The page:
Live music has long been an important part of the global music industry. This is especially true for professionals working in the live entertainment sector, such as touring musicians, booking agents, venue directors, talent buyers, sound engineers, tour managers and promoters. The recorded music industry has seen a decade and a half of sharp revenue decline, but thankfully showed actual revenue growth in 2016 due in large part to the rise and recent dominance of streaming services. But throughout this period of industry turbulence, live music has continued to grow steadily, now representing more industry revenue than downloads, CD sales and streaming services combined.
Live music is integral to the music industry. But who benefits from this important revenue source, and how can these professionals best capitalize on it during the modern digital age? The Frost School of Music's online Master of Arts in Arts Presenting and Live Entertainment Management (AP Live) is devoted to the intensive study of this important aspect of the music industry. Taught by experienced professionals, coursework focuses on best practices and specifics of the many careers in live music, allowing degree candidates to explore possibilities in the expansive field.
How Does Live Music Industry Revenue Compare to Recorded Music?
Recent data and projections for the next few years have shown an upturn in music industry revenue as a whole for the first time since the advent of digital downloads. Much of this increase has come from rapid growth in streaming services revenue. But revenue from live performances and tours has been consistently growing for years now.
According to Midia Research, the live music industry accounted for 33 percent of overall industry revenue in 2000, compared to 53 percent attributed to retail recorded music. By 2016 that number shifted dramatically â€” live music garnering 43 percent as opposed to recorded music's dwindling 38 percent. Moreover, Midia reported that 59 percent of an artist's annual revenue came from live performances, compared to 9 percent in music sales. The effects of this shift can be seen in most artists and bands turning to concert tours as their primary source of income. Where performances were once a vehicle for increasing record sales, they are now a driving force for the music industry as a whole, providing substantial income for artists and entertainment industry professionals alike.
How Can Live Music Professionals Capitalize on the Rise of Streaming Services?
Subscription- and ad-based audio and video streaming services like Spotify, Pandora and YouTube have become a major force in the music industry. Revenue from streaming has recently eclipsed that of downloads and sales. Growth in the music industry as a whole is credited to the development and proliferation of audio and video streaming. Of course, this is generally seen as a positive trend for the industry and promising of continued future growth.
Unfortunately, these services are also notorious for paying out relatively paltry sums to artists, publishers and labels, depending on licensing agreements and the like. As the market share of technology companies behind streaming services grows dramatically, revenue from sales and audio consumption for other industry sectors drops.
But the digital age of streaming services and social media has also evened out the playing field for artists at all levels. Relatively unknown bands can now access immediate exposure to millions of potential fans, a luxury once held only by stars on major labels with widespread distribution. Although artists may not make the majority of their money from these outlets, exposure can generate popularity, buzz and loyal fans. In turn, this can drive up attendance at live shows and substantially increase income for artists and other industry professionals.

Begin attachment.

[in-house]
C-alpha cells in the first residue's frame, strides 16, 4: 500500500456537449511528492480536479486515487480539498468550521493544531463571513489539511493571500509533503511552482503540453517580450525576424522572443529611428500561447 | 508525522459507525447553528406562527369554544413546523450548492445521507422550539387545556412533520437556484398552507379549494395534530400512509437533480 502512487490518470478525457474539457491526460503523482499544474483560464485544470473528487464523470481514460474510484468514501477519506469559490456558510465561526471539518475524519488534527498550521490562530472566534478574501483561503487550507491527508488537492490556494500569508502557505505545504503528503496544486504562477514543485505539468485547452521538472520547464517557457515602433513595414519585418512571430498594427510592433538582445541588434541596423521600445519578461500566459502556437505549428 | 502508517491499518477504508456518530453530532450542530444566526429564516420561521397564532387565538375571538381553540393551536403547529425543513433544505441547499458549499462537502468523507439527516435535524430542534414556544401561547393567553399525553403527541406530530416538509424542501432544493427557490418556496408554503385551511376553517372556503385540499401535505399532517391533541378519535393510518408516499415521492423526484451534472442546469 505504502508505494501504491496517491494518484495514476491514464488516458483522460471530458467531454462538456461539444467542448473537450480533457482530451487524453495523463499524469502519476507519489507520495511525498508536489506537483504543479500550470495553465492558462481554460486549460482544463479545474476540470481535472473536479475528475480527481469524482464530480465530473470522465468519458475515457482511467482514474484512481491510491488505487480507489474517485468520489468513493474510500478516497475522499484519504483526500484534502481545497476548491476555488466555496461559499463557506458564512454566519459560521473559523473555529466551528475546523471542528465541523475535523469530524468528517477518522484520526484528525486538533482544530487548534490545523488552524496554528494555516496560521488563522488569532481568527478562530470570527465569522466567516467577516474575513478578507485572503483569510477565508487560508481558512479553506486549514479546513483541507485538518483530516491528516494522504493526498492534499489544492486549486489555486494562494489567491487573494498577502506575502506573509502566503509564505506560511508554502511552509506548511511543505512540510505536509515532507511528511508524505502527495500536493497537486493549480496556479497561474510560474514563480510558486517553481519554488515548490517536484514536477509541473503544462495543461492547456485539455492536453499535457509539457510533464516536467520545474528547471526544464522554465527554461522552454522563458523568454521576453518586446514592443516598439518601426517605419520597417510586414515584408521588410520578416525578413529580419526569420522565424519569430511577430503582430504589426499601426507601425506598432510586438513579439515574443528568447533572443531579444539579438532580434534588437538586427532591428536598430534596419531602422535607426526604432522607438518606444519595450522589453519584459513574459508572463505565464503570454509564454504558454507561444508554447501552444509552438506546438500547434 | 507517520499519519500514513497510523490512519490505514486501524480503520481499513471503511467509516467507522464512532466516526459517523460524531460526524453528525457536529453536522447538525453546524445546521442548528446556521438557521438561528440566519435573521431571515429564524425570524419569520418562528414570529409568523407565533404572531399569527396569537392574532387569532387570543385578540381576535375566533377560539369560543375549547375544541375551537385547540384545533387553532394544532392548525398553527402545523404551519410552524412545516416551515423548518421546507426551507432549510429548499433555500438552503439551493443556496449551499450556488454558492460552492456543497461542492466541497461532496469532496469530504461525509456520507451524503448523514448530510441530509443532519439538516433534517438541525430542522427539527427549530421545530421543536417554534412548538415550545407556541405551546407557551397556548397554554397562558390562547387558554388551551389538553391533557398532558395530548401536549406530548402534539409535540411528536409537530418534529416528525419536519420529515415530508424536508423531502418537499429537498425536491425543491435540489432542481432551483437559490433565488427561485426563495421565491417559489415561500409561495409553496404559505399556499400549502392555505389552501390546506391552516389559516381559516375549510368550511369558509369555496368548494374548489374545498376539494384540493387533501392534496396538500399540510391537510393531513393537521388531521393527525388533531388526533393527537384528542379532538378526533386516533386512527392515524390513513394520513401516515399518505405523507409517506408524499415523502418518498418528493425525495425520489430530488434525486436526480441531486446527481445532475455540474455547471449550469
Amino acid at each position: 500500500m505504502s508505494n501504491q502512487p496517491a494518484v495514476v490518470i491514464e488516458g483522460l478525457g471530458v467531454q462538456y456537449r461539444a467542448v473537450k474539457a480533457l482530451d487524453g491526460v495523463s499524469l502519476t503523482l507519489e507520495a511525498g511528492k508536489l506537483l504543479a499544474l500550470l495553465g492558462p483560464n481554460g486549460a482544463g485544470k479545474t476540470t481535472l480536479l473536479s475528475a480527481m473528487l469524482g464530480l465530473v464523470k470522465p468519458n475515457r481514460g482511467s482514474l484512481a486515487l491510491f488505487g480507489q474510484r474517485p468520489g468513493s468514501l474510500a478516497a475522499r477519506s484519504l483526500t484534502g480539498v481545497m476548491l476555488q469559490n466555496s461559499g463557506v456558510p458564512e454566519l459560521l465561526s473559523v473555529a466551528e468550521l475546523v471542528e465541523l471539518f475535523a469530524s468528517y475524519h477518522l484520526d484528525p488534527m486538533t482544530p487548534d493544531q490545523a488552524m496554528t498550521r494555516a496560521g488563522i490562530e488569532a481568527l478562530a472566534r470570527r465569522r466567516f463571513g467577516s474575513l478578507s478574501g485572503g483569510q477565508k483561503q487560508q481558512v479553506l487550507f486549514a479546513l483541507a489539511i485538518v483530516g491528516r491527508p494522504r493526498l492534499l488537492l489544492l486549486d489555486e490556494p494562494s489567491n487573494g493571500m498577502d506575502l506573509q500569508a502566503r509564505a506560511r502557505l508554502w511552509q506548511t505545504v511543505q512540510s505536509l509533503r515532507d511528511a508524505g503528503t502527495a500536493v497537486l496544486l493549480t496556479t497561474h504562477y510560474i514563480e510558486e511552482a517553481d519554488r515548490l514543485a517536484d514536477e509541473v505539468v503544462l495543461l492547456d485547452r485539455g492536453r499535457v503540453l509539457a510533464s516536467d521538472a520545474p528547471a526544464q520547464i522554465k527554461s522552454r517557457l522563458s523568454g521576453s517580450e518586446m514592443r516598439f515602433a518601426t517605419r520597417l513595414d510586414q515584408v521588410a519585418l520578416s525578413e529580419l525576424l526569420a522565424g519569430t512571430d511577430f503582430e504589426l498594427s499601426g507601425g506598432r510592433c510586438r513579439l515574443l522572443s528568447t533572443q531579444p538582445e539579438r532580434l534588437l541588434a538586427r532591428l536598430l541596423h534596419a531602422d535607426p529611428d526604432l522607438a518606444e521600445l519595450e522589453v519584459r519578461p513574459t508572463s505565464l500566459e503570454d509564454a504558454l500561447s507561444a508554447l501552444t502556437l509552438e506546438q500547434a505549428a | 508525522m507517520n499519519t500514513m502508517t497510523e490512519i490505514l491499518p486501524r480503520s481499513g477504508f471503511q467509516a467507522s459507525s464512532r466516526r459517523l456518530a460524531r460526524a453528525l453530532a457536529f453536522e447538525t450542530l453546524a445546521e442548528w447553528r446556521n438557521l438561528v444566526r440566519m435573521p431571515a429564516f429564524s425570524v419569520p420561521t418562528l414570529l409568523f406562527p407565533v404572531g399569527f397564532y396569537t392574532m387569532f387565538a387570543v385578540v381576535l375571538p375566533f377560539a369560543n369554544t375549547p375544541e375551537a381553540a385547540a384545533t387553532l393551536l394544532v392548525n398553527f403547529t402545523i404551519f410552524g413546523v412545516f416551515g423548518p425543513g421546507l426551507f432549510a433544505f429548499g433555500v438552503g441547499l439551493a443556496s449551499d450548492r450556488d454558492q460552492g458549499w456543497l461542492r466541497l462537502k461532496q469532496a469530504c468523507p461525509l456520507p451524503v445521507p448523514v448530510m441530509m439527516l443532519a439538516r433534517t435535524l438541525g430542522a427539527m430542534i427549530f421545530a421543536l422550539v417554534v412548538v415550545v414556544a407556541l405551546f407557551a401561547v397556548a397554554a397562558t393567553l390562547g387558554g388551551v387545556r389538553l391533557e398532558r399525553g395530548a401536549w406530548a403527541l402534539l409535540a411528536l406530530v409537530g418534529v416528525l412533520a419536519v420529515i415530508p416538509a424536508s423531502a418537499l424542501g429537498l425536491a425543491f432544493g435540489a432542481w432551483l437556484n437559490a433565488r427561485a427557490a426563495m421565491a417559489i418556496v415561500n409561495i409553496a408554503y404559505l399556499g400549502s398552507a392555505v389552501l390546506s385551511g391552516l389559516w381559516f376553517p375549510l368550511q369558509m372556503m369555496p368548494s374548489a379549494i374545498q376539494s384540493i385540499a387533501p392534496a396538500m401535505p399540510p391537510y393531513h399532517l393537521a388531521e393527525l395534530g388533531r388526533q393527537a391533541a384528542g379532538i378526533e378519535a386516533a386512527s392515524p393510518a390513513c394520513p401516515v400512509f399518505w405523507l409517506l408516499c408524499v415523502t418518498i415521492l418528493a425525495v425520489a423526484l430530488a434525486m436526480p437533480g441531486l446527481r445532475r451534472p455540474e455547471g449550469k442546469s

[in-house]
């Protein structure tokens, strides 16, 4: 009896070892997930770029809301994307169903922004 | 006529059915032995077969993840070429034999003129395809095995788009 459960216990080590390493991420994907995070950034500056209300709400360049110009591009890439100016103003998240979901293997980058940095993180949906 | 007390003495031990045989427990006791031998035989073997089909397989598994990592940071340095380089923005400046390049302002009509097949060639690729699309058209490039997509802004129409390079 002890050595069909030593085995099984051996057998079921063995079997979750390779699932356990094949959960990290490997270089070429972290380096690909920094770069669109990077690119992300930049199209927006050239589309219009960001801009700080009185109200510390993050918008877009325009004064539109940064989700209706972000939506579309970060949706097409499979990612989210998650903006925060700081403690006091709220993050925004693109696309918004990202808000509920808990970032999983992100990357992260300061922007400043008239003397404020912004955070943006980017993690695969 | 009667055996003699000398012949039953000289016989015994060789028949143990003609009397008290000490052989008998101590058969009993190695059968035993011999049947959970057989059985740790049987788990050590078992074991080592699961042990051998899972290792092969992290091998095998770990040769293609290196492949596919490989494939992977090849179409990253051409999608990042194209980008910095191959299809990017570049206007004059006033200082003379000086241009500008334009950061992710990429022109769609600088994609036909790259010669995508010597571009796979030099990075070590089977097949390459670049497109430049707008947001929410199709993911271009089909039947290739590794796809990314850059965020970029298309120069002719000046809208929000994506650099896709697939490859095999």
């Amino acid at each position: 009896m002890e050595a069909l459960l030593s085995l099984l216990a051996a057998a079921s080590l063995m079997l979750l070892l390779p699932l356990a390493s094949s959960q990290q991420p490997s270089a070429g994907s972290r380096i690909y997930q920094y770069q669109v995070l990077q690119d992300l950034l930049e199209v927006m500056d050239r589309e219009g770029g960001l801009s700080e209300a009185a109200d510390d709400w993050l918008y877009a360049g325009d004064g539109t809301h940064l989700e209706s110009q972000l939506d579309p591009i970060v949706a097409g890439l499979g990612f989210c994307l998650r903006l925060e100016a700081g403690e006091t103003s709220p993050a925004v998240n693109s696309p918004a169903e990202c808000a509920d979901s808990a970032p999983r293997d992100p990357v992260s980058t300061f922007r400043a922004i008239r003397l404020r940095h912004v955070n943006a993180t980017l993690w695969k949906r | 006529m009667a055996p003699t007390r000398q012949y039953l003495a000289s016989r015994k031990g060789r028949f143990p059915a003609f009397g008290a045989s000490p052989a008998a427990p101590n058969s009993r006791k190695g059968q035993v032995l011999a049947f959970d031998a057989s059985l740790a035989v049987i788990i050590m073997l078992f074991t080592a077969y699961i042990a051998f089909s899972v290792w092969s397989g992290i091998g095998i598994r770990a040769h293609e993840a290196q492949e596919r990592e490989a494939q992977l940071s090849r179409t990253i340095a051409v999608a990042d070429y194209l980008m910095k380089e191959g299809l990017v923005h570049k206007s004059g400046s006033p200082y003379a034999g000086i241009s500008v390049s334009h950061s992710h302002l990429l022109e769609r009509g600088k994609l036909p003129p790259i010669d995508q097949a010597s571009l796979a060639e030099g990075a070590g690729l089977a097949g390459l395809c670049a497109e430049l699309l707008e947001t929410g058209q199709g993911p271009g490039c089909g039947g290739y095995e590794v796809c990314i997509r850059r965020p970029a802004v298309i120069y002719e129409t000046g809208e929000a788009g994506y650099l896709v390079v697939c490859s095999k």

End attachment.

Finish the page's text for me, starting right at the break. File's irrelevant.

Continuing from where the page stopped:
The Role of Live Music in Driving Sales and Supporting Various Sectors of the Music Industry
Another important aspect of live music is its potential for driving up record and merchandise sales along with overall revenue for artists and other music-related businesses. Eventbrite's 2015 Music Discovery Report found that fans who purchase tickets for concerts spend four times more on CDs and downloads than others. Even more astounding, these concertgoers spend 20 times more than the average person on music as a whole (physical and digital sales, paid subscription services, concerts, merchandise, etc.).
So who does live music benefit financially? Shows and the loyal (and high-spending) fans they create generate revenue for nearly every facet of the music industry. The artist benefits from every revenue stream associated with live music, but so do countless other entities. Labels, distributors and streaming services earn revenue from increased sales and subscriptions. Managers and booking agents earn percentages of concert revenue. Venue personnel, promoters and arts presenters rely on concerts for their income. Publishers and producers make money through public performance royalties. The list goes on and on.
Clearly, live music is essential to the financial health and viability of the music industry as a whole, as well as being a driving force in its recent and future growth. Frost's AP Live program offers students the opportunity to focus specifically on how music-related businesses and professionals across the industry can capitalize on live music. With this education, degree candidates can develop the knowledge, skills and experience necessary to be effective in the potentially lucrative live music industry.
Learn more about Frost's online M.A. in Arts Presenting and Live Entertainment Management.
Sources:Music Industry Blog: Do Not Assume We Have Arrived at Our Destination
Have a question or concern about this article? Please contact us.